Category Archives: My Life

The Light Organ

Quick search for word ‘lung’ showed word origin came from words for light as in not heavy because lungs of animals would float in water. (Thesaurus.com)

Can you believe that symptoms of tuberculosis used to be thought of as glamorous in the late 18th and early 19th century? I read that recently in an article from Hyperallergic. Maybe it’s not hard to believe because people with anorexic appearance are sometimes admired nowadays. I thought I was reaching an end in my genealogical research but I am still learning a few things. Some sad things I have read are that people in those early days, 1800s to early 1900s, died of drowning, appendicitis, and tuberculosis sometimes called phthisis. Death certificates cited lack of medical care. People even died in workhouses. Many children died young. I thought some of my ancestors would have given up after losing a spouse or their children. Especially during the hard years before and during WWII in Europe. I later discovered that some remarried and had more children. To me this illustrates their courage and optimism.


Stream of Consciousness Saturday is hosted by Linda G Hill. Today’s prompt was ‘organ’, to pick an organ and write about it. Featured image of a painting by Edvard Munch of his sister Sophie who died of tuberculosis when he was 14.

Out Of Clues

Out of clues or leads to information about my ancestors and their descendants. I have been on an engrossing journey finding out about relatives I had never known I had. This includes finding out that my grandmother’s maiden name was different from what most of her family had thought. One of my aunt’s had written me about her maiden name over 30 years ago and I thought she was confused. I recently found a marriage record and my aunt was right. I was having trouble finding a record of my grandmother’s birth in Ireland and with the change in her maiden name, I found her. Now if I could only find out if any relatives are still living in Ireland.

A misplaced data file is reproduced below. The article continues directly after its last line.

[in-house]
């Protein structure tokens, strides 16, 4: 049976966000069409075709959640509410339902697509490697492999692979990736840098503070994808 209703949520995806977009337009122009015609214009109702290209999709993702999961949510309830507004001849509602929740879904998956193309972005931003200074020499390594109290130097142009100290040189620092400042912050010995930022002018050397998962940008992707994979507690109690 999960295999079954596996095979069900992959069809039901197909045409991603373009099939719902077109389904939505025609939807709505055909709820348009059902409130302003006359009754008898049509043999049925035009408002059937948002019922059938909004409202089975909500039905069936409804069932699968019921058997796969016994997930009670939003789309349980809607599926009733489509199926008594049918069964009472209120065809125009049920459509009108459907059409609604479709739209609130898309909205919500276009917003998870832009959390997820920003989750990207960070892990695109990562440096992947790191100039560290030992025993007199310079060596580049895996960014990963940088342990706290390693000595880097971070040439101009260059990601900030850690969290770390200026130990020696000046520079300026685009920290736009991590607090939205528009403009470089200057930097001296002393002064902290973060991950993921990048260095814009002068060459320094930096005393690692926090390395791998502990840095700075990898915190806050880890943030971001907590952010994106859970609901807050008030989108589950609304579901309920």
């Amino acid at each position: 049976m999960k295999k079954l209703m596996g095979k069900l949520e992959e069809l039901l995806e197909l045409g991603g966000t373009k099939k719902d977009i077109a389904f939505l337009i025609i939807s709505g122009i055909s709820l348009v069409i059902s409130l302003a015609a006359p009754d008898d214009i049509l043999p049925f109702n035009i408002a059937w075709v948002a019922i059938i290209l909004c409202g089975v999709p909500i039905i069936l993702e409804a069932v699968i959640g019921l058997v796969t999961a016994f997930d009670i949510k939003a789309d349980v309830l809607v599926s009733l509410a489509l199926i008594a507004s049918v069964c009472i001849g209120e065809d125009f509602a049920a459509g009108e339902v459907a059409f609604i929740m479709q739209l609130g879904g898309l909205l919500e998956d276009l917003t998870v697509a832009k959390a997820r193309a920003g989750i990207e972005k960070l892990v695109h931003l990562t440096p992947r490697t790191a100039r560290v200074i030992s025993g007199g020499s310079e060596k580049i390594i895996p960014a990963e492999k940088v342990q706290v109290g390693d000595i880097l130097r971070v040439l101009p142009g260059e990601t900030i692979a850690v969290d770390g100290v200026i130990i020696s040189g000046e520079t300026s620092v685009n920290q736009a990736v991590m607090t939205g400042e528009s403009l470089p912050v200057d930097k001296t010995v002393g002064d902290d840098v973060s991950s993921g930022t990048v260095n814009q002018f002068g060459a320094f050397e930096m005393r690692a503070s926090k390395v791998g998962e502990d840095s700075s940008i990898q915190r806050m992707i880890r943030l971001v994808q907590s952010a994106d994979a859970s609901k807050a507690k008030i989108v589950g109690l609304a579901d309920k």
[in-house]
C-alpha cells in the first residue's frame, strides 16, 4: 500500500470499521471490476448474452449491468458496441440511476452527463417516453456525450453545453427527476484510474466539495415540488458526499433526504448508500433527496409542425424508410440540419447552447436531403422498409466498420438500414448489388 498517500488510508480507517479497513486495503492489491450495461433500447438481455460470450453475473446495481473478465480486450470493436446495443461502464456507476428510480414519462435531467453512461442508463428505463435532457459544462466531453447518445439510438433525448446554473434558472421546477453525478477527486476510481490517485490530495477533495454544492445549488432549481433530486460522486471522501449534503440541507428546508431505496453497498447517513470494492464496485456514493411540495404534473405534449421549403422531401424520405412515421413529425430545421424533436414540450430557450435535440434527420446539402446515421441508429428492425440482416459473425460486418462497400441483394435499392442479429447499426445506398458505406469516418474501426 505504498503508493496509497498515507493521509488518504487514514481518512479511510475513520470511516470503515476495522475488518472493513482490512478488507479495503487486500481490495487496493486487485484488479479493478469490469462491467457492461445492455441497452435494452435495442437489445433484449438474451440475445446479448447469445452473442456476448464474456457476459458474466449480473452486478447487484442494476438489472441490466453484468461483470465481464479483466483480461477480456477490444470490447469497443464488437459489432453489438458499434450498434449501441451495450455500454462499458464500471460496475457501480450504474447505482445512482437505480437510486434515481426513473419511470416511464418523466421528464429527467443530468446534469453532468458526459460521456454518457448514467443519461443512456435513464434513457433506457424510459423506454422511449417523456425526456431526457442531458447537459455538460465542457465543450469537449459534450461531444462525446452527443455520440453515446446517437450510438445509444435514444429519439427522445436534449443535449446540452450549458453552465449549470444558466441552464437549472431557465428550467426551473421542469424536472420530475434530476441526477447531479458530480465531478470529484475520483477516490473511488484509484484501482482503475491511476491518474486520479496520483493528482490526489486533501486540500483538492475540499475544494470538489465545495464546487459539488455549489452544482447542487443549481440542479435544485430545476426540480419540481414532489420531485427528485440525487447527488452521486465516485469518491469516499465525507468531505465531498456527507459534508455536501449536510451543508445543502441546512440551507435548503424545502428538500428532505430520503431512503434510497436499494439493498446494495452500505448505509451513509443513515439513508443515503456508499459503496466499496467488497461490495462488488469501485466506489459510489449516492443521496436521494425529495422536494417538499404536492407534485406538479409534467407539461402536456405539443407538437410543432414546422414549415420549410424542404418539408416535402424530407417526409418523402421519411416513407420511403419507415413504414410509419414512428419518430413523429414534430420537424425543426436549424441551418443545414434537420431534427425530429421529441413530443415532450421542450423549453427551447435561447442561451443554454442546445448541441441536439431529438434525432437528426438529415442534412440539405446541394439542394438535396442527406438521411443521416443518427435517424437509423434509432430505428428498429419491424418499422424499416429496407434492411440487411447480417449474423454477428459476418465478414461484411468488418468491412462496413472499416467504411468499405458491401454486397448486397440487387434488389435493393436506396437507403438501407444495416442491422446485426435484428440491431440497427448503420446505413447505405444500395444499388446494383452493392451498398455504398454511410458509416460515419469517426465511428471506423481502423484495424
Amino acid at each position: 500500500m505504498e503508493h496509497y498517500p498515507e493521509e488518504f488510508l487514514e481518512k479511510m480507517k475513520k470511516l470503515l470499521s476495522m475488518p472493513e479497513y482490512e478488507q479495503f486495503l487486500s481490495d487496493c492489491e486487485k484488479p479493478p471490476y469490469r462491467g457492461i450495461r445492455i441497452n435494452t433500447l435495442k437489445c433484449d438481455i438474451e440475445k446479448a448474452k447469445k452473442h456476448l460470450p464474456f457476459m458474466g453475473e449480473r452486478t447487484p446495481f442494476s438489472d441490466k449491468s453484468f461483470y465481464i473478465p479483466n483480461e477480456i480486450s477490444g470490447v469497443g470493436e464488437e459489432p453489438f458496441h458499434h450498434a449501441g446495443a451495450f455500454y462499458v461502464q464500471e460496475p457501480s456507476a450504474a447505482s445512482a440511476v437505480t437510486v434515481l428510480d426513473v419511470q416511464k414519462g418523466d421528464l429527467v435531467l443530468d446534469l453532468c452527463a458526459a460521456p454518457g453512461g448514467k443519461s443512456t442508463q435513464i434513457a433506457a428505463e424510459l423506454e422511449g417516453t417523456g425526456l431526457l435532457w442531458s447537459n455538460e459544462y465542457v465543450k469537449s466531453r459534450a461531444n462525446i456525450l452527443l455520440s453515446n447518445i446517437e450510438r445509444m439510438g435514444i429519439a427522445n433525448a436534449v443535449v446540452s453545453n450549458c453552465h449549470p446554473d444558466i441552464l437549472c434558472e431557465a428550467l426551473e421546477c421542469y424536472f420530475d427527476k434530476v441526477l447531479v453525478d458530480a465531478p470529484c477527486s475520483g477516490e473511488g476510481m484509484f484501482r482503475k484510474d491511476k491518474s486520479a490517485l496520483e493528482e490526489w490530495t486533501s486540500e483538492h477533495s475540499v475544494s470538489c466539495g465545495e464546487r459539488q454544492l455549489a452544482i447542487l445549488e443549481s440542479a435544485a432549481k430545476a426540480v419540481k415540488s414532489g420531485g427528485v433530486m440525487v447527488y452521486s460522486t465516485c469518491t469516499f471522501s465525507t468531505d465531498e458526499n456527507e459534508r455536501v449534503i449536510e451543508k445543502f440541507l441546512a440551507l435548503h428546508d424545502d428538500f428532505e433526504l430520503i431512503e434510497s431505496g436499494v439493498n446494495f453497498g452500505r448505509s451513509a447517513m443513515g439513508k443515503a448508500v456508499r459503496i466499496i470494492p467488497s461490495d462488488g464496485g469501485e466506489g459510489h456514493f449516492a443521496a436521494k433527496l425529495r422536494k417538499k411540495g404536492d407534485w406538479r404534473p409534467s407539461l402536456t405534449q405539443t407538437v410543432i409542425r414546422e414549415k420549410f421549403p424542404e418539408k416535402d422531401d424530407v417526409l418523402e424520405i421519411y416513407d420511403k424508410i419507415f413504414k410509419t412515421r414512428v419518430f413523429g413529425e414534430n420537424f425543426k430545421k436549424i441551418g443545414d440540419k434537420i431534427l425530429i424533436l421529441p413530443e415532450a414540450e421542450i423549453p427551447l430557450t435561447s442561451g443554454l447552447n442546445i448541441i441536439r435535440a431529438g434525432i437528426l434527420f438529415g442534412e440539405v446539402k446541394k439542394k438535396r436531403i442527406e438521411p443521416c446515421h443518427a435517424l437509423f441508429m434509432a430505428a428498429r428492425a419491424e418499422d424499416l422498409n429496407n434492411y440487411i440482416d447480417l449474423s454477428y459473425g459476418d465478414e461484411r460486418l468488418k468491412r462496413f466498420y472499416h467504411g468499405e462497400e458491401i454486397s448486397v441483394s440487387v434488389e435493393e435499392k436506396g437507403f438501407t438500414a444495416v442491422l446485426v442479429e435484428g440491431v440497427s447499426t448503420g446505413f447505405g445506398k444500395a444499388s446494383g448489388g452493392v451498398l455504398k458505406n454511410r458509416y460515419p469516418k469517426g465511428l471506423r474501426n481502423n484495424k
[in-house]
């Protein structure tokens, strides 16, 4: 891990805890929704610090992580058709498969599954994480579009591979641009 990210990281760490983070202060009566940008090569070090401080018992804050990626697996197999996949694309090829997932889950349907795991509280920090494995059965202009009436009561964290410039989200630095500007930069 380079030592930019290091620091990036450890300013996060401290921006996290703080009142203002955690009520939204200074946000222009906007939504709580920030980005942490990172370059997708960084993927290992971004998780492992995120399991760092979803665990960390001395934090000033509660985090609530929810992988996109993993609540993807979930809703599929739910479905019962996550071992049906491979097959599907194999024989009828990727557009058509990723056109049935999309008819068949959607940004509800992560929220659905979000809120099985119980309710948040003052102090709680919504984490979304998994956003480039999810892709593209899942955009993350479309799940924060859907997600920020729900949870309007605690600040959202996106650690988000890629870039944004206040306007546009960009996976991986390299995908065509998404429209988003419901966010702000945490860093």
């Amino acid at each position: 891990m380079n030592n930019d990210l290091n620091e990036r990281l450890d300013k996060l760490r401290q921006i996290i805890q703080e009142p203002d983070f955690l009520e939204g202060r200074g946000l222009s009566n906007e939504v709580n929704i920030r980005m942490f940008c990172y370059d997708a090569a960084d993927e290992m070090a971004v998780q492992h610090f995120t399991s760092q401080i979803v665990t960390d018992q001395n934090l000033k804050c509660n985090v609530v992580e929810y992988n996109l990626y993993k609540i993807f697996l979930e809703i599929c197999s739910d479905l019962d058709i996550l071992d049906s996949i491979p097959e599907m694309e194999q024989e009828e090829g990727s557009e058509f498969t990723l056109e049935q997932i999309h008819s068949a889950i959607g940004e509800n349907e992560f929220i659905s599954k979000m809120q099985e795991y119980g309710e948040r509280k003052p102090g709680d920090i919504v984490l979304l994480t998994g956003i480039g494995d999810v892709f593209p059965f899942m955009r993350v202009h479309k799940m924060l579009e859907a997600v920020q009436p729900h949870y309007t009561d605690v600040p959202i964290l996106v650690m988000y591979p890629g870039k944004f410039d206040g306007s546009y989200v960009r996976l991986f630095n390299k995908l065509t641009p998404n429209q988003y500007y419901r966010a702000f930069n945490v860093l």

I have been corresponding with a nice lady at a Irish Genealogy Center and she has been very helpful, too.

 


Stream of Consciousness Saturday is hosted by Linda G Hill. Prompt today is to start and end post with a three-letter word.

Supercalifragilisticexpialidocious

Even though the sound of it is something quite percocious….It sounds a little gushy but I am excited to find I have cousins in California that I did not know I had. Through the genealogy research I have been doing so intently I found some new relatives. I am very happy about it because I had a small family and now many of them are deceased. My research has led me to ancestors in Ireland, England, Canada, and Scotland. I am feeling more connected to and a part of this family history. I still have a lot to find out but it wonderful to find more family in my own backyard. Amazing and super.


Stream of Consciousness Saturday is hosted by Linda G Hill. The prompt for today is ‘sup.’ Featured image of ‘Ornamental knot’ by AnonMoos on Wikimedia.org

Going Buggy

You may wonder why I haven’t been writing much lately. I’m still going a little buggy with the genealogical research. Genealogical, that word is a mouthful all by itself. I first thought genealogy should be spelled geneology. I should pronounce it gee-nee-aal-oh-gee but I want to pronounce it gee-nee-all-oh-gee. This is how I think when I have been doing too much research.

Talking about bugs, the spittle bugs are back on my rosemary bush. Yippee.


Stream of Consciousness Saturday is hosted by Linda G Hill. The word for today is ‘bug.’ Featured image Spittlebug nymph by David Iliff on Wikimedia.

Following Trails

Rabbits in my yard and I have been going down a rabbit hole. I don’t mean I am diving into rabbit dens. I have been traveling down a twisting passage following the trail of my ancestors’ lives. I have found a lot and not quite enough, birth and marriage records, towns where they lived, even some old addresses. It was exciting to see names on passenger lists of ships and trains. Names mentioned in newspaper obituaries confirming names of children. A great-uncle’s name mentioned on a train passenger list told me he lived in Montreal. A great-grandmother’s journey traced from her marriage in England to her death in California. I have come to realize that these are only the tracks and traces of lives. It makes me wish I could find their diaries so I could really get to know them.


Stream of Consciousness Saturday is hosted by Linda G Hill. “Your Friday prompt for Stream of Consciousness Saturday is “start with a noun.” Start your post with a noun, and write about whatever it is. Have fun!”

Featured image ‘Great Northern Railway’ of Canada via Wikimedia.